Monday, October 10, 2005

A tale of one conference panel

Lots of talk, yet again, about conferences and speakers and the lack of diversity. (Two examples are here at Shelley Powers and Sylvia Paull...who wrote this despite swearing she wasn't going to blog anymore.)

In both cases I left what could be considered a cryptic comment, "Conference organizers get the slate of speakers they think it's important to have", and I thought I'd clarify with a little story.

Lisa, Jory and I went to some lengths to make BlogHer a non-partisan conference and organization. Lisa and I have both written extensively about politics, from the left side of the spectrum, and obviously we couldn't hide that, but we also wanted to make sure that it wasn't the point of BlogHer.

BlogHer had only one panel addressing politics overtly, and it was on my pile to populate that panel. (FYI: Lisa, Jory and I split the panels...taking individual stabs at identifying speakers before discussing as a group.) Even with the one Politics panel, the idea was to discuss the role of political blogging, not the politics within those blogs. Now that people are aware of political bloggers, what should their role be? i.e. do they need to get more like journalists? Should they use their power to become advocates? We knew that even if the point wasn't to debate political positions, we needed to get diversity of political viewpoints onto that panel. And we needed people who weren't knee-jerk partisans on either side of the aisle.

Speaking only for myself (Lisa was probably more up on the conservative blogger scene than I) I didn't feel like I had a slew of great conservative women bloggers to choose from. I used to subscribe to some conservatives to know what "the other side" was saying, but I soon realized that I could still just read the lefty bloggers and find out what the righties were saying...the important stuff bubbles to the top. (And when you subscribe to hundreds of feeds, culling is important!) So I wasn't subscribing to a bunch of those folks anymore, which meant I heard only what the top-tier Powerlines, InstaPundits and Little Green Footballs-types were saying. (Hmmm...proving the original point we were making by starting BlogHer right there, no?)

And of all the people sending us ideas for their favorite bloggers that we should get to speak, or from people proposing themselves as speakers, conservative women bloggers weren't coming out of the woodwork that way either. Because no matter how non-partisan we were trying to be, the word-of-mouth ripples about BlogHer were necessarily hitting our own circle first, then their circle and so on...and yes, we were less likely to hit conservative women bloggers by word of mouth alone.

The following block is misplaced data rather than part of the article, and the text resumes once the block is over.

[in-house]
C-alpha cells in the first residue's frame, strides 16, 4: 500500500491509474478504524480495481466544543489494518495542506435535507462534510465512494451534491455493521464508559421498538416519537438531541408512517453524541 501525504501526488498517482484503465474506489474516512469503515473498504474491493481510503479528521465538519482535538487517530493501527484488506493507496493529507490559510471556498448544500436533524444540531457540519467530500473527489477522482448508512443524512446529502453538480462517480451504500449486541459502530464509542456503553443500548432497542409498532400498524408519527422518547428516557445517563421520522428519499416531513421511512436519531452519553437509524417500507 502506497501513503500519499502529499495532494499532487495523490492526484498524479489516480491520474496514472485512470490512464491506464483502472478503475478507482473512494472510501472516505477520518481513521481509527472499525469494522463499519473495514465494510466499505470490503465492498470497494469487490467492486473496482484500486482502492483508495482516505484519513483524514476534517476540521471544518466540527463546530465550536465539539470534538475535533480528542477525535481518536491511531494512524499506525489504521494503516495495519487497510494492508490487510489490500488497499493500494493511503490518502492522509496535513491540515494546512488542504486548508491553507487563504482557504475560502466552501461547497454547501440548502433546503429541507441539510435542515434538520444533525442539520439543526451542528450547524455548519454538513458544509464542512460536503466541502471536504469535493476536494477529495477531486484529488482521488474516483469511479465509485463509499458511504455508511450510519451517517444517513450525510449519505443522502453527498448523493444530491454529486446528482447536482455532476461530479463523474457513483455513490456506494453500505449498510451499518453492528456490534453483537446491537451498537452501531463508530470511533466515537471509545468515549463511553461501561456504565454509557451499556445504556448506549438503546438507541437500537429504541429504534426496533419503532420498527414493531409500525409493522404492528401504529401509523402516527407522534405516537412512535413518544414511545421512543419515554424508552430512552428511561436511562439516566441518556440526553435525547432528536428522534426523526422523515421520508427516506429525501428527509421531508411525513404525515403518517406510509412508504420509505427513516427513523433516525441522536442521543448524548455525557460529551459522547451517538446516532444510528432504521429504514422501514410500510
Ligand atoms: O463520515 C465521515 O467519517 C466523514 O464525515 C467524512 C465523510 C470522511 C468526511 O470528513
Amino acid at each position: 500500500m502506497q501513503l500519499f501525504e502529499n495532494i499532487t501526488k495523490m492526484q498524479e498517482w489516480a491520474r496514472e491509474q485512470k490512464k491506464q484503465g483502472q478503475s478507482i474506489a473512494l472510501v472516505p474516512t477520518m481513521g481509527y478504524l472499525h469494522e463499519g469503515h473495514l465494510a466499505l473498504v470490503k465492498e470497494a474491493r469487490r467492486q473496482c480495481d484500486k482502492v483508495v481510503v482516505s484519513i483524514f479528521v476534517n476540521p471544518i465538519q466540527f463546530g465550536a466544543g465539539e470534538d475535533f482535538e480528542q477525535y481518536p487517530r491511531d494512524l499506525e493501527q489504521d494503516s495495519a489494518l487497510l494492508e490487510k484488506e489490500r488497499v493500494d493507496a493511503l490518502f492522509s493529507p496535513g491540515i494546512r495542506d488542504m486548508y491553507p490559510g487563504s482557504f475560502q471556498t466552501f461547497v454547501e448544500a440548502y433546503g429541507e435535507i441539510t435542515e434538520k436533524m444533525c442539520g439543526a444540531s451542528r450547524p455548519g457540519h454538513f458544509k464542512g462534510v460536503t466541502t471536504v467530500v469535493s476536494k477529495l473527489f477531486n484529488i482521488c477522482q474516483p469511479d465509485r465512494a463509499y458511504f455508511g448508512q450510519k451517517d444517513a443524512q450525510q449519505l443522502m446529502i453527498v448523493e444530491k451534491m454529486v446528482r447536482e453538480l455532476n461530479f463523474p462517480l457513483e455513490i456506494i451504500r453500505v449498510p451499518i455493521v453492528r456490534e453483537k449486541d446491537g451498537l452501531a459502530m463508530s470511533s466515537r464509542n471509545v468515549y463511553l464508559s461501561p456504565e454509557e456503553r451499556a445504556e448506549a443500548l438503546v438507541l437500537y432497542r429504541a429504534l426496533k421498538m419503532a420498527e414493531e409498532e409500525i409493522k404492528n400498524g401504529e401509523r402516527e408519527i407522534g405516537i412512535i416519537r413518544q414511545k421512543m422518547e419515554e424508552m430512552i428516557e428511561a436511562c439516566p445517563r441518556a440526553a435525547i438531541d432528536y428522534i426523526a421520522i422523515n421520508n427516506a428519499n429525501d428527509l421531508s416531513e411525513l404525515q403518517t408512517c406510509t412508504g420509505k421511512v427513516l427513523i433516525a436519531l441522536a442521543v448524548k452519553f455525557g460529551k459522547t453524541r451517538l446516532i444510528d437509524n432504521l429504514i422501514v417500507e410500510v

One name, however, get brought up numerous times, LaShawn Barber. I started reading LaShawn and while I couldn't say I agreed with her politics, I respected her writing and her complexity. There didn't seem to be anything knee-jerk about her. So we invited her, and she accepted. Yay, happy ending.

Until a family conflict arose, and LaShawn had to back out.

Now, I could use the same excuses conference organizers always use: no conservative women submitted ideas. It's self-selection. None of my blog buddies knew any great women conservative bloggers to recommend...doesn't that mean there really aren't any out there? I could find a dozen moderate-to-liberal women bloggers who were certainly qualified to speak on the subject. So why should diversity of perspective matter if they can speak competently on the cold, hard facts?

What to do? Here's what I did: I went back to LaShawn and asked her to help me. I asked her to give me names of conservative women bloggers who weren't knee-jerk partisans who could take her place on the panel. She gave me a few names. I checked them out, invited one and ended up with a blogger I had never even heard of before.

It is not the blogger's failing that I had never heard of her. Nor her failing that she wasn't magically aware of BlogHer and our plans and the opportunities there for her.

It is not even, really, my failing that I had never heard of her...we can't expect to know everyone.

But given that we had already decided that diversity of perspectives was important, it would have been my failing, most definitely, if I had not found her.

I hope this little parable illustrates less cryptically, more plainly, what I mean when I say:

"Conference organizers get the slate of speakers they think it's important to have."

These stats (culled from Fred Wilson's A_VC), may offer an explanation for why your search was so difficult.

According to the Center for Media Research:

* Eight states had broadband penetration over 35% - all voted for John Kerry in 2004
* Eleven states had broadband penetration at or below 20% - all voted for George Bush in 2004
* Cumulative broadband penetration in states that voted for Kerry was 33% - compared to 25% in states that voted for Bush

From these statistics it's clear that conservatives, on average, are HUGELY disinterested in online media (relative to liberals) ... I guess that's what they call "living up to your reputation"
Nice piece, thanks for posting it. It's fascinating to read how you, Lisa and Jory operated.

Are you going to re-invite LaShawn Barber to the next Blogher event?
Now sourduck...if we invite LaShawn I hope she finds out about it before my blog readers :)

Hmmm, you've got a point there. :D
Great post - I also read your links to Shelley & Sylvia. I'd read previously Kathy Sierra's post on suggestions on how to be invited to speak. And recently pinged a conference organizer about speaking at their blogging conference (as there was no open call for submissions of proposals.) It seems to me that most organizers have a slate in mind and tap from their network; and aren't looking for fresh voices the way you, Lisa, and Jory did.

Evelyn Rodriguez
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